the mechanics' institute, market place, is under the patronage of Earl Grey, and at present numbers upwards of 200 members. The News Room is well supplied with the metropolitan and local journals, periodicals, &c., and the library contains upwards of 2,700 volumes, on science, arts, and general literature. President, Sir J. E. Swinburn, Bart.; treasurer, Mr. Thomas Brown; secretaries, Mr. William Creighton and Mr. William Blair; librarian, Mr. William Wilson.
the castle, now in ruins, occupies the summit of a high ridge of land, near the church, on the south side of the river Wansbeck, about half a mile from Morpeth. The ground slopes from it on every side but the west, on which it was defended by a ditch. Its strength seems to have been principally derived from its commanding position, as its works do not appear to have been of a very extensive description. The outward walls enclose about an acre of ground, which is now converted into a garden. The gate tower, almost the only remaining portion of the castle, contains a winding staircase to the top, which is provided with machicollated turrets at the corners. The last event with which the fortress is connected, was its siege and capture during the civil wars.
the town hall is situated on the west side of the Market-place, and was erected in 1714, from a design by Vanburgh, by the Earl of Carlisle. It is an elegant stone edifice with a rustic piazza and turrets, and possesses every convenience for the transaction of municipal business.
the jail, which occupies a site south of the Wansbeck, and on the east side of the great north road, was erected in 1822, from a design by Mr. Dobson, of Newcastle, at a cost of £71,000. It is octangular in form, and consists of outer wall, gateway, sessions house, chapel, house of correction, wards for debtors and felons, and a governor's house. The gateway is an imposing structure, seventy-two feet high, on the second floor of which is the sessions house for county meetings, &c. ninety-two feet by sixty-four. This hall is surrounded by a gallery and possesses sufficient accommodation for 3,500 persons. The ceiling of this, and the other principal rooms, is ribbed and vaulted in accordance with the rest of the building. Sessions were first held here in April, 1831, Robert H. Clough, governor.
the Morpeth poor law union comprehends seventy-two parishes and townships, including an area of 95,429 acres, and a population in 1851, of 18,127 souls. The parishes and townships are Angerton (High), Angerton (Low), Ashington and Sheepwash, Bedlington, Benridge, Bigge's Quarter, Bockenfield, Bothal Demesne, Buller's Green, Bullock's Hall, Cambo, Causey Park, Chevington (East), Chevington (West), Cockle Park, Corridge, Cresswell, Deanham, Earsdon, Earsdon Forest, Edington, Ellington, Eshott, Eenrother, Freeholders' Quarter, Hadstone, Hartburn, Hartburn Grange, Hebron, Hepscott, Highlaws, Highlaws (High and Low), Hurst, Linmouth, Longhirst, Longshaws, Long Witton, Meldon, Middleton (North), Middleton (South), Mitford, Molesdon, Morpeth, Morpeth Castle, Nether Witton, Newbiggin, Newminster Abbey, Newton Park, Newton Underwood, North Seaton, Nunriding, Oldmoor, Pegsworth, Pigdon, Riddell's Quarter, River Green, Spittle Hill, Stanton, Thirston (East and West) with Shothaugh, Thornton (East), Thornton (West), Throphill, Todridge, Tranwell and High Church, Tritlington, Ulgham, Wallington Demesne, Whitridge, Witton Shields, Widdrington, Woodhorn, and Woodhorn Demesne. the union workhouse is situated in Newgate-street, W. Robinson, master;. Magdalen Robinson, matron.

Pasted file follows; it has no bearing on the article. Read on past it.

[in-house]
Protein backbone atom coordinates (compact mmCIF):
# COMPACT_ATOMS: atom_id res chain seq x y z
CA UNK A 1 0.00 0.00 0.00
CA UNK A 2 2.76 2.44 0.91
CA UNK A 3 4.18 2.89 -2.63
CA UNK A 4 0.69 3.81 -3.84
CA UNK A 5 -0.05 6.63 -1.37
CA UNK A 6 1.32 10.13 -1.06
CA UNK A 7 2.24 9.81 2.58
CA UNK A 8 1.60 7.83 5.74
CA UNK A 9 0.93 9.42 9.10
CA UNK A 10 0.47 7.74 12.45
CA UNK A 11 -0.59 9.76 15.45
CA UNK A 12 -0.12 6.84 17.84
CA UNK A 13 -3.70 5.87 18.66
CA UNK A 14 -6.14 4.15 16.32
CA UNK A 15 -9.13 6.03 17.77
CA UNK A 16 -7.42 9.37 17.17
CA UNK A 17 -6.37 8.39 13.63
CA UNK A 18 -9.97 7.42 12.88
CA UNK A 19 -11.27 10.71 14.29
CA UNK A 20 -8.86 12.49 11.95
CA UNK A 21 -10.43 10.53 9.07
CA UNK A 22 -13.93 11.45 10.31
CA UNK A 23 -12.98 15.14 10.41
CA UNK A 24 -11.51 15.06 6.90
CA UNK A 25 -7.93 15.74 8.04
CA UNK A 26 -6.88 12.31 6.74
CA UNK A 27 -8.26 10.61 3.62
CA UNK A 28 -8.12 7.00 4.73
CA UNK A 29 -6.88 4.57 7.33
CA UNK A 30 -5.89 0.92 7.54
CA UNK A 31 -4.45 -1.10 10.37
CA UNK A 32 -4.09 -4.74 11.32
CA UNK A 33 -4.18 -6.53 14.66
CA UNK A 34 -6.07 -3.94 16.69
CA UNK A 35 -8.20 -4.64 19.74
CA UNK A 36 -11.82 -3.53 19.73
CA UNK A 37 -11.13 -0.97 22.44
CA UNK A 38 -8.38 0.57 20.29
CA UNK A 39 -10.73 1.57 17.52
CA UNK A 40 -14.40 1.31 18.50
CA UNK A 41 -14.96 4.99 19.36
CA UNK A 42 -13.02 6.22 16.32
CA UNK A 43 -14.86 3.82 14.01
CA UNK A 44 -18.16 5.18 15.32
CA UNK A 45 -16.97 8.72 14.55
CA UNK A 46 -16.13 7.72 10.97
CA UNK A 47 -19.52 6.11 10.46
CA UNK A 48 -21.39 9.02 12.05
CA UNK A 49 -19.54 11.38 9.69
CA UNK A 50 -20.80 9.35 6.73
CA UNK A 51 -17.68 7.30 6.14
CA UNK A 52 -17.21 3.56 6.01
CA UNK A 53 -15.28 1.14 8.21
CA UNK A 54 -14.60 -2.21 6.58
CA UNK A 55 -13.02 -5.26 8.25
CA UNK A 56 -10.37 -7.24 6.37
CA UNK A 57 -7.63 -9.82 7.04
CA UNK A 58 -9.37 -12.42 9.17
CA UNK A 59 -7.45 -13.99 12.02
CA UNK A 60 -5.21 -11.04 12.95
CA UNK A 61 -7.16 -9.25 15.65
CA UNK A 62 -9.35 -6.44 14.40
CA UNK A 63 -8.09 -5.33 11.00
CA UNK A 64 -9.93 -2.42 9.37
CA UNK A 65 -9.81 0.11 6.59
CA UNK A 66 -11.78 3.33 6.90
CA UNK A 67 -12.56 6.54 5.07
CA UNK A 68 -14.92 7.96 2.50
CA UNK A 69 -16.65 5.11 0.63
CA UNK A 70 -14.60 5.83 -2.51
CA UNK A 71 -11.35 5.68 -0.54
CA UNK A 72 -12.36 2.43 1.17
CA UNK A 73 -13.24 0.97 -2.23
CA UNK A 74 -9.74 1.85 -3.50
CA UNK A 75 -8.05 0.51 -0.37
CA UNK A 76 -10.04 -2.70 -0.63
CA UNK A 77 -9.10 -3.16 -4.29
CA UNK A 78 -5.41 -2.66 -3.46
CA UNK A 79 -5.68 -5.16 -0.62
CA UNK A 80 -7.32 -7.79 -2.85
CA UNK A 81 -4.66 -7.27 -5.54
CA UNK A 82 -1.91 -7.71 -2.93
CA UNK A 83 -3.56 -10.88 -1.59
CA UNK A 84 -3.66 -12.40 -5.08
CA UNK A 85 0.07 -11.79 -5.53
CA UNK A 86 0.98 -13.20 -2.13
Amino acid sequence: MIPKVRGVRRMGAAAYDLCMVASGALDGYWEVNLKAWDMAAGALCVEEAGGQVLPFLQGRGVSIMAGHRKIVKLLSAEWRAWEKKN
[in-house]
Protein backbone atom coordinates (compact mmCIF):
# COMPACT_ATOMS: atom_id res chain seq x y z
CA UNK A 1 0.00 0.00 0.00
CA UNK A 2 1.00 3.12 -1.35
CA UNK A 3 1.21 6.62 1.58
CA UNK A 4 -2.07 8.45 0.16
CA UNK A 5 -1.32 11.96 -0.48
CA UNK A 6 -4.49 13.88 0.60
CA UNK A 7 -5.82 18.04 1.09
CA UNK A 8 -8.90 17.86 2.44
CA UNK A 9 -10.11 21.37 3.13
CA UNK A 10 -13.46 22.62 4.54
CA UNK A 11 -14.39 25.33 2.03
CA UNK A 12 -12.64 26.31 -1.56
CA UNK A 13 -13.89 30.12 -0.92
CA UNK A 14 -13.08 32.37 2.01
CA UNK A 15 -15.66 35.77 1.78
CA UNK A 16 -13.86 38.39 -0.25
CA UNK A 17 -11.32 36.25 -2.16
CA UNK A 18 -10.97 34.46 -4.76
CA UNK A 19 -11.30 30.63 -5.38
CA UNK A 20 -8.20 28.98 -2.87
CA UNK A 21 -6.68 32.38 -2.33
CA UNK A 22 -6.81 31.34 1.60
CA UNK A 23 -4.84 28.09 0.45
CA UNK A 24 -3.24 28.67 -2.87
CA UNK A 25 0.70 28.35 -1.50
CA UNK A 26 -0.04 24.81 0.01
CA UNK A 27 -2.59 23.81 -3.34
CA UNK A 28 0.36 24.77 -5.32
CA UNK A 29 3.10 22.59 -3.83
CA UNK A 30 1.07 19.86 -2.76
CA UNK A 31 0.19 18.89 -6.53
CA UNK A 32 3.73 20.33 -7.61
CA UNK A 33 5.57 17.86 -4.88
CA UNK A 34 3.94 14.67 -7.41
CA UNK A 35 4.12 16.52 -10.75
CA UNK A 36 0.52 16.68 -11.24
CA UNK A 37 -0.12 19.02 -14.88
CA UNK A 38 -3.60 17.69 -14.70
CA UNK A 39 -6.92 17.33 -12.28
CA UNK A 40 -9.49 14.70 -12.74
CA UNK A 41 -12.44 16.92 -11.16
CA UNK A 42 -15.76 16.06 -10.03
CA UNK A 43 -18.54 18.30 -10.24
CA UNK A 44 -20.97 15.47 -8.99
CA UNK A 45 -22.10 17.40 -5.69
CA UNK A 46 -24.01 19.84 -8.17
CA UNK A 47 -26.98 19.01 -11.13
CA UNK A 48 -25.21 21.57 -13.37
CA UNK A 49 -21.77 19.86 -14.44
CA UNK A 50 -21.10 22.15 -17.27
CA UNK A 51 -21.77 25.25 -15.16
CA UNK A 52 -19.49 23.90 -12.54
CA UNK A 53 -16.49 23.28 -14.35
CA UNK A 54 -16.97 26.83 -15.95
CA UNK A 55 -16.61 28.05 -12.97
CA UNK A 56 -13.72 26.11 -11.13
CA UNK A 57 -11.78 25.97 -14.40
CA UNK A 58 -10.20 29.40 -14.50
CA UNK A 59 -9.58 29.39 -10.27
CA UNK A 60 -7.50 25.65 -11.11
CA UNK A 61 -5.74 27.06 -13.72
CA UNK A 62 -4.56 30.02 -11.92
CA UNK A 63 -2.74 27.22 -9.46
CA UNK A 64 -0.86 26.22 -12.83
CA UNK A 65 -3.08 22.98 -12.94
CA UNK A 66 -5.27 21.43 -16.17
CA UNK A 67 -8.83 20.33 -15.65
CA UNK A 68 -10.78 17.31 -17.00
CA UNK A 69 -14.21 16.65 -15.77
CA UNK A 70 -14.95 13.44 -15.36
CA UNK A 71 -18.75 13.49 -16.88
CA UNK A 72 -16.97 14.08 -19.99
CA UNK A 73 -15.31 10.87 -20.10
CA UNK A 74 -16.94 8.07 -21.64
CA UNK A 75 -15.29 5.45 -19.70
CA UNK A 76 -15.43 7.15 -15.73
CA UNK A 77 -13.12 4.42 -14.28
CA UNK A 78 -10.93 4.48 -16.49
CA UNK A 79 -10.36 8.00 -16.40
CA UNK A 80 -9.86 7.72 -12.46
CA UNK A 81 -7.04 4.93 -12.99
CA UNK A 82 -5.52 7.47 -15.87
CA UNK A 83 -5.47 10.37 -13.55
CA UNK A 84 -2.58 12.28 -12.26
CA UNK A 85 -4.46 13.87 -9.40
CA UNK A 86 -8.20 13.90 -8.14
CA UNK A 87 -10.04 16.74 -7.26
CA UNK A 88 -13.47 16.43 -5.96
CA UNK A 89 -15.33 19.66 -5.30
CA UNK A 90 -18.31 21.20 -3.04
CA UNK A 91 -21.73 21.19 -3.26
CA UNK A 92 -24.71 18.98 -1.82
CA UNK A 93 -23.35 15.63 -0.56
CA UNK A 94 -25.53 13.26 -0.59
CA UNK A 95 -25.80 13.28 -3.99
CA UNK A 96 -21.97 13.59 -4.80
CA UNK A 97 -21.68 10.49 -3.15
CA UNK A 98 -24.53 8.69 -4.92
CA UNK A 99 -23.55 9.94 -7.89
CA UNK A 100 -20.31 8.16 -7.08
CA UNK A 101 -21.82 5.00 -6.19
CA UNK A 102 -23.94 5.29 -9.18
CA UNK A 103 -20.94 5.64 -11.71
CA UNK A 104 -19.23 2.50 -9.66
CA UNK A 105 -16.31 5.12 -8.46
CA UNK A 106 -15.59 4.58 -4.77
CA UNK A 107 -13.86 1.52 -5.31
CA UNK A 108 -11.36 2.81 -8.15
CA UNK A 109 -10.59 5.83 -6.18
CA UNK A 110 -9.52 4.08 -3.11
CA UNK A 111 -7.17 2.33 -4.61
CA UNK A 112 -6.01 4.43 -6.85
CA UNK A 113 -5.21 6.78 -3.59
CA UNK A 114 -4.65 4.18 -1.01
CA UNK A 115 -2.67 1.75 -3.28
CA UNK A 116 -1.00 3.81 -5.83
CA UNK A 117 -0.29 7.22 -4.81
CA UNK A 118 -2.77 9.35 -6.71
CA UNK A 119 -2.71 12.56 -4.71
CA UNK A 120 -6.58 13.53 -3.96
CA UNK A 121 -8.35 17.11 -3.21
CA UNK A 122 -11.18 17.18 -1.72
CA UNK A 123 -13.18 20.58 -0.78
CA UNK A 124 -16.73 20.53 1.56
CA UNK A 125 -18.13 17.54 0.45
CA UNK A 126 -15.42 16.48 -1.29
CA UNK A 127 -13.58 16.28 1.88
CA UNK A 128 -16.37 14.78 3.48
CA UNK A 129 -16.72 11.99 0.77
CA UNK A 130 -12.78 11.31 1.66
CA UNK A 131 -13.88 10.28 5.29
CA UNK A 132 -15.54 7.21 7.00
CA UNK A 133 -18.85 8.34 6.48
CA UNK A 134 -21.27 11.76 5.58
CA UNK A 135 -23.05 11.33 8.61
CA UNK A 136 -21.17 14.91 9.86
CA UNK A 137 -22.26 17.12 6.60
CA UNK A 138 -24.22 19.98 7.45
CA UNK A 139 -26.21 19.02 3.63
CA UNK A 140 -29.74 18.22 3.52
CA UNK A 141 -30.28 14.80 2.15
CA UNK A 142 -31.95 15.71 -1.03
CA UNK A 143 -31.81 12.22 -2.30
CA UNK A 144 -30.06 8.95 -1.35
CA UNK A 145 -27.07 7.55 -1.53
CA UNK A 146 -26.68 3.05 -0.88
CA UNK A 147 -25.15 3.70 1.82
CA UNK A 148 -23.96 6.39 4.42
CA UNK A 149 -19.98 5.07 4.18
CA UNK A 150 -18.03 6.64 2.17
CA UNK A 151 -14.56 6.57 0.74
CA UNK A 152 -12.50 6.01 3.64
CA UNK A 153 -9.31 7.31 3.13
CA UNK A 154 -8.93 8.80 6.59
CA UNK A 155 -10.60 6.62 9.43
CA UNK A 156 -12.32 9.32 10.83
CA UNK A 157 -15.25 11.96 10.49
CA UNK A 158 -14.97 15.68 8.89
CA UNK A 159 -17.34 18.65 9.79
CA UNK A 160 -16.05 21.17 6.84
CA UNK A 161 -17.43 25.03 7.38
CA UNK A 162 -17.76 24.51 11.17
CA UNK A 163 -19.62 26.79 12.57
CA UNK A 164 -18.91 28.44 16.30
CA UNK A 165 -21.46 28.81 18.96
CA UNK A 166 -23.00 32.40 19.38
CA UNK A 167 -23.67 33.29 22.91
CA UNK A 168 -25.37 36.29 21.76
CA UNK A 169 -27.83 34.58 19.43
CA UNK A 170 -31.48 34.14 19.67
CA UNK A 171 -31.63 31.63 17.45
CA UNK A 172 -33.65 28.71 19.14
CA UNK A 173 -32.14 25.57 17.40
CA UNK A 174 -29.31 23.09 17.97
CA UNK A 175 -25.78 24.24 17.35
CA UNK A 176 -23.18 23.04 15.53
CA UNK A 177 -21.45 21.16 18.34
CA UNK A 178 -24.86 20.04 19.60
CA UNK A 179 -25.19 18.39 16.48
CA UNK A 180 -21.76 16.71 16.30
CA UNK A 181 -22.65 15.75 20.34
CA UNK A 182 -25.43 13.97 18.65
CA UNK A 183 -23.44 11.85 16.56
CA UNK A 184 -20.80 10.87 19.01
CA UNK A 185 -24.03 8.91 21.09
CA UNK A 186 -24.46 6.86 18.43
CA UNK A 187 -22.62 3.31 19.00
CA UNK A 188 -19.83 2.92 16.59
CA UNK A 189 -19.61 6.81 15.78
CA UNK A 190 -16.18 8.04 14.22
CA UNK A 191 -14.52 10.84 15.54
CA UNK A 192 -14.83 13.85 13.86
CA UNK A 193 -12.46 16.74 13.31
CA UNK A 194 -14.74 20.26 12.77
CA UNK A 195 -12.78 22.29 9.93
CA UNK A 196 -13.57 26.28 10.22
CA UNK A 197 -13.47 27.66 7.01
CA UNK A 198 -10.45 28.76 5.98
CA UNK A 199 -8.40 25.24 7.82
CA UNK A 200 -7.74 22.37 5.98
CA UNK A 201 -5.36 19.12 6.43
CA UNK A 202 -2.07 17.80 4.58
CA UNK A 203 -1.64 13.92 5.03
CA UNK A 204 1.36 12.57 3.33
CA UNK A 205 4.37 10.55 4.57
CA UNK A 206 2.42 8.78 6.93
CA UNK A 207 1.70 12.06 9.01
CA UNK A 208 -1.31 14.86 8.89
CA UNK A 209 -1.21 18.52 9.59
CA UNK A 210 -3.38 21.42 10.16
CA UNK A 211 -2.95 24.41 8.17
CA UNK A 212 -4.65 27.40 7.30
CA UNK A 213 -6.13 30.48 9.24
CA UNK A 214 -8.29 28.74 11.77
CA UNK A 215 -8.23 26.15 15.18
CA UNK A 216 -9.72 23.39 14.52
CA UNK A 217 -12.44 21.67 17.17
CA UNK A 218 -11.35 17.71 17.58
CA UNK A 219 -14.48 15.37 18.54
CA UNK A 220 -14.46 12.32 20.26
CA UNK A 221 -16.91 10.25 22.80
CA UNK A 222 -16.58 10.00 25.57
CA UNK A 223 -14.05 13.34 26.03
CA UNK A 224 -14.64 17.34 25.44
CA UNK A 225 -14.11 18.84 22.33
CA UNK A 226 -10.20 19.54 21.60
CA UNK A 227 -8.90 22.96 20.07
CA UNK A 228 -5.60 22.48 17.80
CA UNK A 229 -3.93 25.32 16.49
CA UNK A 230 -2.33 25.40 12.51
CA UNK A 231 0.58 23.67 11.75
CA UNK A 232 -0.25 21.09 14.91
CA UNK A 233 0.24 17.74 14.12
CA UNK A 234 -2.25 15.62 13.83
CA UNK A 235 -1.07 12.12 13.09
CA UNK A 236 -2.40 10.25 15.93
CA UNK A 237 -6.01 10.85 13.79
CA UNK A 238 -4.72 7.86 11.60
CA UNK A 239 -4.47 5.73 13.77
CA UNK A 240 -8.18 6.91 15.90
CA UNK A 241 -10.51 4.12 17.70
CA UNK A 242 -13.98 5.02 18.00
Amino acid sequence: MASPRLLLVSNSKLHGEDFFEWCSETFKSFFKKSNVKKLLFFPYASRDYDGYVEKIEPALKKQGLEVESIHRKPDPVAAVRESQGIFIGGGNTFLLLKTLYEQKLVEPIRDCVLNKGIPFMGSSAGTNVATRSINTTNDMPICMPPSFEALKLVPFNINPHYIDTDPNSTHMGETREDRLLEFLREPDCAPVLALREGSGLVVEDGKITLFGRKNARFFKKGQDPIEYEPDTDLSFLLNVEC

government and franchise. - Previous to the year 1835, Morpeth was governed by a charter granted in the 15th year of the reign of Charles II, in which it is recognised as a borough by prescription, under the corporate style of "The Bailiffs and Burgesses of the Borough of Morpeth, in the county of Northumberland;" which style, together with the ancient liberties and privileges of the borough, the above-mentioned charter confirmed, re-appointing the corporate offices of the two bailiffs, sergeant, two fish and flesh lookers, two ale-tasters and breadweighers, and four constables; the officers to be yearly elected by the steward of the lord of the borough and manor, out of four resident burgesses, selected at a court-leet and baron, by and from amongst two juries of resident burgesses, specially nominated by the bailiffs at their pleasure; the business of the corporation, however, to be transacted in the guilds by all the freemen of the corporation, and the functions of the bailiffs to consist chiefly in receiving and applying the revenues, and acting as returning officers at elections of members of parliament. No civil or criminal jurisdiction was granted, the administration of law and justice being upheld by a court-baron, presided over by the lord's steward twice a year, for the recovery of debts under £2; and by petty-sessions held within the town, for the county, by the county justices once a month. The guilds enjoyed a peculiar constitution. The names of the seven free companies are as follows:— Merchants, Tanners, Fullers and Dyers, Smiths Saddlers and Armourers, Cordwainers, Weavers, and Skinners Glovers and Butchers. It is said that these companies acquired the power of adding other trades to the original ones. The following are the titles of officers annually elected by a majority of free brothers by birth or servitude, constituting each company; one alderman, two proctors, and two stewards. The free burgesses constituting the elements of the corporate body, previous to 1835, were elected by the freebrothers for presentation at the court-leet, for admission, as such, in the following proportions. The Merchants, four; the Tanners, six; the Fullers and Dyers, three; the Smiths, three; the Cordwainers, three; the Weavers, three; and the Butchers, two. Should any of the persons named on this list be under twenty-one years of age, no new list could be presented until such individuals reached majority and were sworn in. The present Municipal Borough of Morpeth, consists of part of the townships of Morpeth and Newminster Abbey, containing respectively in 1851, 4,078 and 18 inhabitants. The parliamentary borough consists of the parish of Bedlington, the townships of Morpeth, Morpeth Castle, Tranwell and High Church, Newminster Abbey, Buller's Green, and Hepscott, and contained in 1851, 10,012 inhabitants. The Right Hon. Sir George Grey is the present representative.